Hybrid and pure electric options won’t be introduced until 2016 though, and one can only speculate as to the state of battery and motor development in the next four years. If batteries continue to grow in energy density, that progression should lead to lighter weights and greater payload for each “greener” Panthera.
Performance figures projected with today’s technology show the avgas-powered airplane able to carry 760 pounds with full fuel; the hybrid will have a usable payload of 595 pounds, and the pure electric 440. The electric versions, because they share the same 2640-pound (1200-kilogram) maximum takeoff weight, and roughly the same power as the gas version (145 kilowatts, 195 hp), have similar takeoff and climb performance.
The Lycoming IO-390 can pull the airplane off the ground in 1200 feet and clear a 50-foot barrier in 2200, while the electric versions require 1265 feet and 2300 feet. Landing distance over that 50-foot barrier is the same 1900 feet for all, making it possible to use a great many small airports.
Clearing mountains will be easier for the petrol-burning Panthera, with a service ceiling of 20,000 feet. The electrics can attain 13,000 feet. Altitude flying should be the IO-390’s forte, with its cruise of 232 mph (202 knots). The hybrid will achieve 163 mph (142 knots), and the pure electric, 136 mph (118 knots). Greater disparity is seen in maximum range. With four up and maximum fuel, the gas version manages 1025 nautical miles (1178 statute miles). The hybrid carries its smaller payload 660 nautical miles (759 statute miles), and the pure electric flies its even smaller payload 215 nautical miles (247 statute miles).
The first Pantheras will meet upcoming European emissions standards and offer a luxurious form of transport for those able to meet the $415,000 (€335,000) tariff for a kitbuilt aircraft with factory assistance. An IFR-certified, Part 23, utility-category Panthera will be $490,000 (€395,000). The hybrid version adds $74,500 (€60,000) to the base kit’s price, and the electric version adds $112,000 (€90,000).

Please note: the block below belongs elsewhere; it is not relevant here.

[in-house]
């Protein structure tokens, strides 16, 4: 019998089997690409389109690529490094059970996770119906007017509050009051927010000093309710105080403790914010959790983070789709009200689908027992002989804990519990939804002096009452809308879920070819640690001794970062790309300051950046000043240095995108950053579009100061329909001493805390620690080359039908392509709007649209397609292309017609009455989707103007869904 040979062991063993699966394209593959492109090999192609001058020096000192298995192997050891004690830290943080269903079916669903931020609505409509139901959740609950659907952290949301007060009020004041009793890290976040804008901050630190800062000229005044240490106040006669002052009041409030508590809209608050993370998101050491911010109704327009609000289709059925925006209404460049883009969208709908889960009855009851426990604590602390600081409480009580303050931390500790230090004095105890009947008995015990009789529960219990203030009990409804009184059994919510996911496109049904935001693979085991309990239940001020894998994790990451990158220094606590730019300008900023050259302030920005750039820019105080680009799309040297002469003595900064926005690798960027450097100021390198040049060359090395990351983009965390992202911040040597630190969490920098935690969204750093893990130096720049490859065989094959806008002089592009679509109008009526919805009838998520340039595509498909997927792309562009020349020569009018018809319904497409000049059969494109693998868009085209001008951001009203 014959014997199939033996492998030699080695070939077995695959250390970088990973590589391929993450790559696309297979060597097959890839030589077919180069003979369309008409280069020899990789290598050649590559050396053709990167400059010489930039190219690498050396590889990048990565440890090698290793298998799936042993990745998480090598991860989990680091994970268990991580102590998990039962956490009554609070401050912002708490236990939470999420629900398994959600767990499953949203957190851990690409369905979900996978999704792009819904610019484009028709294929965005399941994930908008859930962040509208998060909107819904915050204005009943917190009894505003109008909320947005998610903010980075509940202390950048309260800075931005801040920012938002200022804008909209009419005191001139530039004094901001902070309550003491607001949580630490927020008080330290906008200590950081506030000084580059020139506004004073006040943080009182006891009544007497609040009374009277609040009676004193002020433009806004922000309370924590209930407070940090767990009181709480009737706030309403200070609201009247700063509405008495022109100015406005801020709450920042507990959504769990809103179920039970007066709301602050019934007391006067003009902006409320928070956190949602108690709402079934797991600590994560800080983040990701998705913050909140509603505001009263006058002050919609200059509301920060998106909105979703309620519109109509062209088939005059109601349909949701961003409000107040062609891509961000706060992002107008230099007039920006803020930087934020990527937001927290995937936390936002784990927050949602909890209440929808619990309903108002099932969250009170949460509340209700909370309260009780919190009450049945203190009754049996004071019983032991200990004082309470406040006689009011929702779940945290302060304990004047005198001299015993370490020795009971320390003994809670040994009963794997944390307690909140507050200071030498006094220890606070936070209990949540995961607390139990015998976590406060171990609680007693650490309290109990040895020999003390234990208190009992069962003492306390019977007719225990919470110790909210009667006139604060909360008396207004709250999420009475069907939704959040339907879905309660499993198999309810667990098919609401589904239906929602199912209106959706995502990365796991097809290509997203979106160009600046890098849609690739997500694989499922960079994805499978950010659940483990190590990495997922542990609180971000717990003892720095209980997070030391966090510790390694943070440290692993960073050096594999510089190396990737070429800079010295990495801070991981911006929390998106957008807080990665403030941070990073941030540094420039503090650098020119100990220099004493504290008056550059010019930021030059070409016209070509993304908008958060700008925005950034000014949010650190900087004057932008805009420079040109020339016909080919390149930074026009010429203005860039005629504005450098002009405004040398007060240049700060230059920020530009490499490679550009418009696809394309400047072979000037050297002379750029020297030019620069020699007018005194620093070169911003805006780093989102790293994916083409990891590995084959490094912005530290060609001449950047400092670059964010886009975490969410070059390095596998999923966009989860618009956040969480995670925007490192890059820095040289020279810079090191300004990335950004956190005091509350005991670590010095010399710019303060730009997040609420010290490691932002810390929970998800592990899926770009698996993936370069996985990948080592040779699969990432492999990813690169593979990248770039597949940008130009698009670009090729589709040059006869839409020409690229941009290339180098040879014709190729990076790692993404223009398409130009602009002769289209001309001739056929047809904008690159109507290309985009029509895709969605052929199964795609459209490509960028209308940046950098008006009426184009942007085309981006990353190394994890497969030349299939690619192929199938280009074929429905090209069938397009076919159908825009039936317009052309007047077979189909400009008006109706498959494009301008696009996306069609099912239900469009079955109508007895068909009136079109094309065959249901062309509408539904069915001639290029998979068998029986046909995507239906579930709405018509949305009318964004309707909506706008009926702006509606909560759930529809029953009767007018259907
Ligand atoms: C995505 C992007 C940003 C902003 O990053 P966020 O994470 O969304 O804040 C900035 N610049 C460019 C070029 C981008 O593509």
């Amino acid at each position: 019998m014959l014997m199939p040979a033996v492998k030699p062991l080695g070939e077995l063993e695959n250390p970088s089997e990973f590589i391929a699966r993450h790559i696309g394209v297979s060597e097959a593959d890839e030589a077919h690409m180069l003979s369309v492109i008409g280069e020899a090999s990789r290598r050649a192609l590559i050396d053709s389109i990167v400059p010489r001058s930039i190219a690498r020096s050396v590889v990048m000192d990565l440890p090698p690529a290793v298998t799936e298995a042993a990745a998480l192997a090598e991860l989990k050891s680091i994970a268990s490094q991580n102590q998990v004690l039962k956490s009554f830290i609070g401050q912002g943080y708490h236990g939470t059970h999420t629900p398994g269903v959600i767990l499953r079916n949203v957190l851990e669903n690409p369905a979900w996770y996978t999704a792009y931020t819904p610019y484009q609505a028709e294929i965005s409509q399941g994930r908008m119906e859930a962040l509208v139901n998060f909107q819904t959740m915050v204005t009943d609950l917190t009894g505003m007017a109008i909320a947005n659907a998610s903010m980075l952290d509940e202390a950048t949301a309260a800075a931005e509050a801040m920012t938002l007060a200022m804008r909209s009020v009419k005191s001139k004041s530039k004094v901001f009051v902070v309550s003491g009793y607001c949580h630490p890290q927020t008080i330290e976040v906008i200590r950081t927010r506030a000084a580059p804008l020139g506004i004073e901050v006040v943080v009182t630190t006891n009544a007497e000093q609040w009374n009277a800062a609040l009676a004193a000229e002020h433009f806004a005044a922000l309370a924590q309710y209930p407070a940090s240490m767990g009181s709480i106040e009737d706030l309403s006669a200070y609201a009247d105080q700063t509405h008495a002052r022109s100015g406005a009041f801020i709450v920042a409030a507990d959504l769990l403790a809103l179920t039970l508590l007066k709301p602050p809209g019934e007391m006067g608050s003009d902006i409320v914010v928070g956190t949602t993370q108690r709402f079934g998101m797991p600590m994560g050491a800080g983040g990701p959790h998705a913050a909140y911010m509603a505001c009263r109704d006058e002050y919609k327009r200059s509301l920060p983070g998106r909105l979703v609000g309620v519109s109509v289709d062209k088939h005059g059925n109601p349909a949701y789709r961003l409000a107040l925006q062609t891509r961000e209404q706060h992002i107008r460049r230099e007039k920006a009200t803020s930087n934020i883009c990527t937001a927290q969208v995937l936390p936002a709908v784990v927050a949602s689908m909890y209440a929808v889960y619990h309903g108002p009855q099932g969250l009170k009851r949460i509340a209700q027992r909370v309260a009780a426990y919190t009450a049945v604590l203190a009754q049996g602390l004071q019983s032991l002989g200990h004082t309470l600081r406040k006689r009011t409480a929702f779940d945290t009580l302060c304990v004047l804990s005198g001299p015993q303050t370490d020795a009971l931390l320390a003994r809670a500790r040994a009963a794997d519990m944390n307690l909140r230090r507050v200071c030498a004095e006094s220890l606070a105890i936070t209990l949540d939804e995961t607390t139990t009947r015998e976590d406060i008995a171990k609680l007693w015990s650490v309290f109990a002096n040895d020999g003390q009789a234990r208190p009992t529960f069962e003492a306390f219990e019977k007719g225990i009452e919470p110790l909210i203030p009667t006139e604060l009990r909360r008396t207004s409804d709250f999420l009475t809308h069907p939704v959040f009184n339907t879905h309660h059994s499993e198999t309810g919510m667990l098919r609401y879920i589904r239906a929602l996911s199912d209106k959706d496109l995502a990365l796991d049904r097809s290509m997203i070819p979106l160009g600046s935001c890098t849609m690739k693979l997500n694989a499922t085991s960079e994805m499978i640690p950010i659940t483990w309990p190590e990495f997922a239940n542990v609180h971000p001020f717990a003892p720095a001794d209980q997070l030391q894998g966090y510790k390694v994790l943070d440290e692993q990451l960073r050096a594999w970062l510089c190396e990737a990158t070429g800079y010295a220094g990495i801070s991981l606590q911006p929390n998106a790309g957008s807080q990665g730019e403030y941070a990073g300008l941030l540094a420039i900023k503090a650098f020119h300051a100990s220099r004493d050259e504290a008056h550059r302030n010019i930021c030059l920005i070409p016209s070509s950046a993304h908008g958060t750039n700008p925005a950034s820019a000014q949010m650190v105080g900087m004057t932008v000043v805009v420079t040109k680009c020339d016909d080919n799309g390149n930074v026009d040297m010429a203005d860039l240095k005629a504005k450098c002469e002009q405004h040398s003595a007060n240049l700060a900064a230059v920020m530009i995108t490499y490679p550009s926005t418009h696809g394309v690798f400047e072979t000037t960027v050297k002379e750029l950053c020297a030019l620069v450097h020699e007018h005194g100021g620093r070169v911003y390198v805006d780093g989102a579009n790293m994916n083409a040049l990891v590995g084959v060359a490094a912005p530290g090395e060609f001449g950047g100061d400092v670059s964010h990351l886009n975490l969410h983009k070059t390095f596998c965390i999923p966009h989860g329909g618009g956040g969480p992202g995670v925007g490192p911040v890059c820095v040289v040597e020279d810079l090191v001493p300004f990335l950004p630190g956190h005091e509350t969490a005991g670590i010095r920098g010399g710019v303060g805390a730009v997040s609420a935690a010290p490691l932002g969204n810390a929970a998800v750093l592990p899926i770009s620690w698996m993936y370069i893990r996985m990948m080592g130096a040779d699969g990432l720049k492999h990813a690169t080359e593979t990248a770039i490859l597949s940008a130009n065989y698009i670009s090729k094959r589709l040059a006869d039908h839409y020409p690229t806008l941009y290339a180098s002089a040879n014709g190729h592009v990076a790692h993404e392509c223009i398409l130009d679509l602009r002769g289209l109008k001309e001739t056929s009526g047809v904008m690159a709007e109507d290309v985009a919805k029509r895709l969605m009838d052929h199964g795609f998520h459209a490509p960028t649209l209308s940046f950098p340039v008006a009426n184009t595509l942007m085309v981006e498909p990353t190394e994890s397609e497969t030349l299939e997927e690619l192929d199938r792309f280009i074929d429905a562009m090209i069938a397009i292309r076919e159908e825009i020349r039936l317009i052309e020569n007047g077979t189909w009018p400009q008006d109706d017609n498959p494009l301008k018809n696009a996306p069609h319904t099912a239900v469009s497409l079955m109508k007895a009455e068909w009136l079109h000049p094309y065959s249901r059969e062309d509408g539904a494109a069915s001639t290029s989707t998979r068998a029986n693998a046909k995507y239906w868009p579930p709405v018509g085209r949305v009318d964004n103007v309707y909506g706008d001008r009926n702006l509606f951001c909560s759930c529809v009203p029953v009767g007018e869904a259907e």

Synergy’s John McGinnis looks toward a happier future.
At the extreme opposite end of almost every spectrum, John McGinnis’s Synergy shines a hot spotlight on the rough spots marking the conventional wisdom of aerodynamics. McGinnis kept the radical craft under wraps for several years as he established the configuration and objectives for his airplane, then astonished with its unveiling. As the web site explains, “Harmonizing six proven technologies for drag reduction at low cost, including laminar flow, wake propulsion, open thermodynamics and subsonic area ruling, Synergy achieves both high speed and low induced drag in a structurally robust, lightweight form.”
Synergy has a wingspan of 32 feet and a total wing area of 156 square feet. The five-seater (capable of carrying seven) is powered by the 200-hp DeltaHawk two-stroke, V-4 diesel engine. Sucking air ingested by the engine’s turbocharger through the cowling helps control the fuselage boundary layer and provides some pressure thrust. McGinnis avoids calling the pressure recovery/thrust scheme “Goldschmied pressure thrust” (see sidebar, Page 61), but the aggressive pressure recovery and laminar flow control, combined with drag recovered by the “wake impeller,” give additional power efficiency. Cooling air joins the exhaust in a high-speed, scavenged exit just ahead of the multi-blade prop. McGinnis hopes to gain net cooling thrust, rather than the drag normally associated with engine cooling.